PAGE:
IMMEDIATE RELEASE No. 590-09
August 07, 2009
Speicher Search Details Announced
The Navy announced today additional details regarding the recent discovery of the remains of Navy Capt. Michael "Scott" Speicher in Iraq. Speicher was shot down flying a combat mission in an F/A-18 Hornet over west-central Iraq on Jan. 17, 1991, during Operation Desert Storm.Acting in part on information provided by an Iraqi citizen in early July, Multi National Force – West's (MNF-W) personnel recovery team went to a location in the desert which was believed to be the crash site of Speicher's jet. The Iraqi, a Bedouin, was 11 years old at the time of the crash and did not have direct knowledge of where Speicher was buried, but knew of other Bedouins who did. He willingly provided his information during general discussion with MNF-W personnel and stated he was unaware of the U.S. government's interest in this case until queried by U.S. investigators in July 2009.The Iraqi citizens led MNF-W's personnel recovery team to the area they believed Speicher was buried. The area where the remains were recovered was located approximately 100 kilometers west of Ramadi, in Anbar province. There were two sites that teams searched. One site was next to the downed aircraft that was discovered in 1993 and the other site was approximately two kilometers away. The second site was where Speicher's remains were recovered.The recovery personnel searched two sites from July 22-29. The personnel recovery team consisted of approximately 150 people, mostly Marines and other forces under MNF-W.The recovered remains include bones and multiple skeletal fragments. Based on visual examination of the remains and dental records at the site, a preliminary assessment was reached that the remains were that of Speicher. After searching the site another day, no further remains were recovered.On July 30, the remains were turned over from the recovery team to MNF-W mortuary affairs at Al Asad. The remains were then transported to Dover Port Mortuary at Dover Air Force Base, Del. They were examined by the Armed Forces Institute of Pathology's (AFIP) Armed Forces medical examiner who positively identified them as those of Speicher on Aug. 1.Positive identification by AFIP was made by comparing Speicher's dental records with the jawbone recovered at the site. The teeth were a match, both visually and radiographically. AFIP's DNA Lab in Rockville, Md., confirmed the remains to be Speicher on Aug. 2 via DNA comparison tests of the remains by comparing them to DNA reference samples previously provided by family members.Photos are available at http://www.navy.mil/view_single.asp?id=2934 .For additional information, please contact Navy public affairs at (703) 697-5342.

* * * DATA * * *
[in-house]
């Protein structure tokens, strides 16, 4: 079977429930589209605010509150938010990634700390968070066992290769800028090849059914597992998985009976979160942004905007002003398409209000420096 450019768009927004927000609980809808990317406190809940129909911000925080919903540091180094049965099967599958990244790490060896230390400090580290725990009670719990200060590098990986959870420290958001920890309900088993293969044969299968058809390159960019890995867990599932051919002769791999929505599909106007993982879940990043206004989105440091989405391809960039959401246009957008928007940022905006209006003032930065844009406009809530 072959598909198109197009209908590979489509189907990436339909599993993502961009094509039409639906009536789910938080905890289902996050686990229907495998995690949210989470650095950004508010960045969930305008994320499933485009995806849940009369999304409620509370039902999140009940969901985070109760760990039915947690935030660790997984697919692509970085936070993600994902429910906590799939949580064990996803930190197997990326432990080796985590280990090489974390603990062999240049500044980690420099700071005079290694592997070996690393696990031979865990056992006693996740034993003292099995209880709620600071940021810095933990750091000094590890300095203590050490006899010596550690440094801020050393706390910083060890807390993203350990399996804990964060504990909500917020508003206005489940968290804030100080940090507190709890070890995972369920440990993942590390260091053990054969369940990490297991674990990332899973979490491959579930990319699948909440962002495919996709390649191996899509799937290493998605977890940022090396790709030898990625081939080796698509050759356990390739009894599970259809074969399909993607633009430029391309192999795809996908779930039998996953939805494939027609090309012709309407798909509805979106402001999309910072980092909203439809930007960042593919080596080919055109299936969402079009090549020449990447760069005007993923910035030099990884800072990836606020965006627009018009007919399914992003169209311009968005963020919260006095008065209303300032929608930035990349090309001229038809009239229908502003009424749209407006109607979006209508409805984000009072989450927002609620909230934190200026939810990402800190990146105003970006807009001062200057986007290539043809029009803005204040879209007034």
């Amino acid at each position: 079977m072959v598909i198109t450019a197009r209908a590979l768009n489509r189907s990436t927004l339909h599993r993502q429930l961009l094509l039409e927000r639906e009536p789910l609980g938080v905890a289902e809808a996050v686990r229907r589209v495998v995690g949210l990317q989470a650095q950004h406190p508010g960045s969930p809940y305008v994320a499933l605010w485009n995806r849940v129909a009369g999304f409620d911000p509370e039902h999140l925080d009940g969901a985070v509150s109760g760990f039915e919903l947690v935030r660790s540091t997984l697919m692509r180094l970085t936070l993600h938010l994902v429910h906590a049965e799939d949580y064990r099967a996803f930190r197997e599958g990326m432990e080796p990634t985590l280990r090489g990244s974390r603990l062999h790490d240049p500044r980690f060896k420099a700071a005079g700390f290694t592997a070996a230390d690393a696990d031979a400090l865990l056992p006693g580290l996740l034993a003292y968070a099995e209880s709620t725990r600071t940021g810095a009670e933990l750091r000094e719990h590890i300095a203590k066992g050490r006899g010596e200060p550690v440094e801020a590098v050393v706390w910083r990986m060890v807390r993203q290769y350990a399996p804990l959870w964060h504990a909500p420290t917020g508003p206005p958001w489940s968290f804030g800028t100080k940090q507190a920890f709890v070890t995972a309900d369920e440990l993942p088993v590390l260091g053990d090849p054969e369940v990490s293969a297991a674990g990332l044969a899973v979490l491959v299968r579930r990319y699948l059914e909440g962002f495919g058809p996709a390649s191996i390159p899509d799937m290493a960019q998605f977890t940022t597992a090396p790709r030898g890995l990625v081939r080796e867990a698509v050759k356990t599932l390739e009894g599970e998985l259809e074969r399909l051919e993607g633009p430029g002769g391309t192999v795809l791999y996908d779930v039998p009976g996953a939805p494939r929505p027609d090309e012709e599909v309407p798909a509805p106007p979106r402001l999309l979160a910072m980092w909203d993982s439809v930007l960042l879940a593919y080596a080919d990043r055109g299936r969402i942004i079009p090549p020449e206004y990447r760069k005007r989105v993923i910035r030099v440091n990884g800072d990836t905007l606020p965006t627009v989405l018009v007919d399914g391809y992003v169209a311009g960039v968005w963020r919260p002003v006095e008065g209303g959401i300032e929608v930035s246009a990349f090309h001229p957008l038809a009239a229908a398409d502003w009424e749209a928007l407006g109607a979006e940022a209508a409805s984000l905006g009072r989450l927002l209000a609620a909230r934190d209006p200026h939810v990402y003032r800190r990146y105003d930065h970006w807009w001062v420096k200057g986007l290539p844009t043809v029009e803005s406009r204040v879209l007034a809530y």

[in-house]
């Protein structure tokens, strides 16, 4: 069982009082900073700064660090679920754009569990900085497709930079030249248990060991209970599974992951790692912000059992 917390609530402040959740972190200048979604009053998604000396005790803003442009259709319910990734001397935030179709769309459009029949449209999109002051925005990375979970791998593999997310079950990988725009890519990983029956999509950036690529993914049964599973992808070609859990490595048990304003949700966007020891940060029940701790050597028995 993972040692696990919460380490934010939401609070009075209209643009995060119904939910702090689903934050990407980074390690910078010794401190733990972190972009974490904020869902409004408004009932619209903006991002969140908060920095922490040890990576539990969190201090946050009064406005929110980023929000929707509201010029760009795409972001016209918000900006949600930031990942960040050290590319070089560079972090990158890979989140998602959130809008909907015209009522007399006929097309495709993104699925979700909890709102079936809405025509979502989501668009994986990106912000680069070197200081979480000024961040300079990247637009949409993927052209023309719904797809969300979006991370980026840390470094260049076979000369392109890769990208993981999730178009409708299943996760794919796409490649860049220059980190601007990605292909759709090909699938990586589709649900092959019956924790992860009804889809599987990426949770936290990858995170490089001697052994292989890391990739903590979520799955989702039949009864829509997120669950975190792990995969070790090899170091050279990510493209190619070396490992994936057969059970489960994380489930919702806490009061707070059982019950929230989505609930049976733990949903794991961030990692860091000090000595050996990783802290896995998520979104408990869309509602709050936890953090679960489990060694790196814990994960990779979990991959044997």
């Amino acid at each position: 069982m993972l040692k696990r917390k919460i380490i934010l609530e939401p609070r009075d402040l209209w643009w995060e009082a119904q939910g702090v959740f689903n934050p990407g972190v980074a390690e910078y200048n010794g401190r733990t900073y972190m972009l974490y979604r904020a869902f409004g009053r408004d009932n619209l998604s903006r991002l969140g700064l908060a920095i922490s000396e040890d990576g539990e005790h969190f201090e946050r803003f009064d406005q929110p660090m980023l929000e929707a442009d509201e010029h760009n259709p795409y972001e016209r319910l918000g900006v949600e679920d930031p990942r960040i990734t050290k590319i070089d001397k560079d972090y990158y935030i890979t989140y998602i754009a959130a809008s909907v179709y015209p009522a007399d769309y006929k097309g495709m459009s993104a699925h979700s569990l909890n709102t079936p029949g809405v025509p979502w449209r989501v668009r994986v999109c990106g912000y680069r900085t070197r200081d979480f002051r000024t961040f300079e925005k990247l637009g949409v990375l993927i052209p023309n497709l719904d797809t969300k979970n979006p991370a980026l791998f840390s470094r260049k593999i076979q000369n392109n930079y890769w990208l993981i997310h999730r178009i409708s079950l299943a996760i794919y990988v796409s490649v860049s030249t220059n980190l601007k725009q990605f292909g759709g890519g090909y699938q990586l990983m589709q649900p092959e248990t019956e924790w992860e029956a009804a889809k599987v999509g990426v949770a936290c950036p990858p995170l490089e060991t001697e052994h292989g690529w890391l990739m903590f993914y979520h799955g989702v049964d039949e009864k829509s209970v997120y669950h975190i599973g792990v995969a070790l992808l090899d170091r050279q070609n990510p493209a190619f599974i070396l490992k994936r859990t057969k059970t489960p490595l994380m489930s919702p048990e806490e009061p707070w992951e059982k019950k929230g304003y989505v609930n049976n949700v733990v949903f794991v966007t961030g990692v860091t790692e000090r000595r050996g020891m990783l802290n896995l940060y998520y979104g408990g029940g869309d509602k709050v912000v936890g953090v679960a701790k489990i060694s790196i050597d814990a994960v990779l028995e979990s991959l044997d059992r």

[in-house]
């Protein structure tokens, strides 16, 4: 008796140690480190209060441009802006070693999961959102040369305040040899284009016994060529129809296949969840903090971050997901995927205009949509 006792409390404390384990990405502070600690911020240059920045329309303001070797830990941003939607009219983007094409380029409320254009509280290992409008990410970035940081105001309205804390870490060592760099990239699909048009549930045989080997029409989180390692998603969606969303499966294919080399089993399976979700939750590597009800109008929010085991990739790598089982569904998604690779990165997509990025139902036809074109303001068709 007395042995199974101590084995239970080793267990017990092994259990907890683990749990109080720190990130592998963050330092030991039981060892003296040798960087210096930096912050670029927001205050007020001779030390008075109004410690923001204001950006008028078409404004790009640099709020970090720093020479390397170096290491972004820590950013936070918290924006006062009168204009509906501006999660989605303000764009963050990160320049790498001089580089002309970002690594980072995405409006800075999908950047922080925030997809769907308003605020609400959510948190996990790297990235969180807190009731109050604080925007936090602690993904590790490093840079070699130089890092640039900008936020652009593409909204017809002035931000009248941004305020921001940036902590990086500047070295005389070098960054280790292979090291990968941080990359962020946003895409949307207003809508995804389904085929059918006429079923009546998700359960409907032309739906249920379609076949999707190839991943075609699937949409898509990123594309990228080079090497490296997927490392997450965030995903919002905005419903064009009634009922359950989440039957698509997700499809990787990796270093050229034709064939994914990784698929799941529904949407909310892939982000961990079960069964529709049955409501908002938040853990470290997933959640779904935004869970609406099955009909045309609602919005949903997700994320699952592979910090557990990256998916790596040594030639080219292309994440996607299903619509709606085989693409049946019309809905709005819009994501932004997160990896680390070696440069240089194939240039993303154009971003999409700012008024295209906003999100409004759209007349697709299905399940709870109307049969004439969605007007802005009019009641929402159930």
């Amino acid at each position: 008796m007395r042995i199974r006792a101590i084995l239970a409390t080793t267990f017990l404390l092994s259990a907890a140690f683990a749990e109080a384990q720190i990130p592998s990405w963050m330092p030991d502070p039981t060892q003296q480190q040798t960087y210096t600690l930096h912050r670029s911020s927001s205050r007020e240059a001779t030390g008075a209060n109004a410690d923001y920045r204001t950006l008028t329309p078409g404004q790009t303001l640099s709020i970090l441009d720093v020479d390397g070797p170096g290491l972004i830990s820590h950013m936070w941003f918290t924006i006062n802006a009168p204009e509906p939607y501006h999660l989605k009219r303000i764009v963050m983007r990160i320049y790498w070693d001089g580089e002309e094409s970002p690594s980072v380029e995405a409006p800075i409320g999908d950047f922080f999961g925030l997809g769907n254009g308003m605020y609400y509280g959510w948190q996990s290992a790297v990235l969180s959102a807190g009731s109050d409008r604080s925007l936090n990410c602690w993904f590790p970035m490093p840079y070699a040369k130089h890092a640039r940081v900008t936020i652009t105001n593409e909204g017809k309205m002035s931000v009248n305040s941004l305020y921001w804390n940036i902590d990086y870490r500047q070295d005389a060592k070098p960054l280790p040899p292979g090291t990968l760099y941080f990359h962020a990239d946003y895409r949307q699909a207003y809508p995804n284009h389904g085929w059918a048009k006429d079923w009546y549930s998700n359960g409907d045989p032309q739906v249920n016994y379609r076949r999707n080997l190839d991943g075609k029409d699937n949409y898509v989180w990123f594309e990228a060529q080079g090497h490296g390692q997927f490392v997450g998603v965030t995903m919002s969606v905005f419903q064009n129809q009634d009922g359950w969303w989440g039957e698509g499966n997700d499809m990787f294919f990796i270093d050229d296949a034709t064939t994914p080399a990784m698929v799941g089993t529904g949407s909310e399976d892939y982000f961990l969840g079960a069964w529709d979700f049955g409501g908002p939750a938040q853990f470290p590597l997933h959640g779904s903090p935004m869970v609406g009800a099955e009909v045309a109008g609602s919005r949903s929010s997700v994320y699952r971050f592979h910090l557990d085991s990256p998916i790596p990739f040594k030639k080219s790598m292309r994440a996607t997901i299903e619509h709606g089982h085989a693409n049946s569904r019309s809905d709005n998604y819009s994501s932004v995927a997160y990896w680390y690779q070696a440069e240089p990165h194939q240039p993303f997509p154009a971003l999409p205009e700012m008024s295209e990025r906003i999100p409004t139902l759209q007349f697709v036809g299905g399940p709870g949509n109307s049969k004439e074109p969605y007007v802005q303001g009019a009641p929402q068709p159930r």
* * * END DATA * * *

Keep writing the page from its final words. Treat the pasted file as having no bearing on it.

U.S. Department of Defense
Office of the Assistant Secretary of Defense (Public Affairs)
On the Web: http://www.defenselink.mil/Releases/
Media Contact: +1 (703) 697-5131/697-5132
Public Contact: http://www.defenselink.mil/faq/comment.html or +1 (703) 428-0711 +1
Update your subscriptions, modify your password or e-mail address, or stop subscriptions at any time on your User Profile Page. You will need to use your e-mail address to log in. If you have questions or problems with the subscription service, please e-mail firstname.lastname@example.org.
GovDelivery, Inc. sending on behalf of the U.S. Department of Defense · 408 St. Peter Street Suite 600 · St. Paul, MN 55102 · 1-800-439-1420
07 August 2009
Thus ends a hero's quest...
CAPT Scott Speicher was pronounced MIA (Missing in Action) during the Gulf War in 1991. He was flying combat operations over Iraq. A key installation in Iraq was named for him after the invasion of 2003. CAPT Speicher progressed in rank, largely benefitting his surviving family, until such time as his fate could be determined. CAPT Speicher was one of the critical missions of operations once the invasion began. There was some belief that he may have been alive and held in an Iraqi prison.
Alas, this fragile hope proved for naught. His recovered and identified remains will no doubt find a special resting place. More importantly, just as US forces conducted an exhaustive rescue operation for USAF CAPT Scott Grady, the persistent search for CAPT Speicher (and truly for all MIAs) reminds those serving that we will not leave a comrade behind.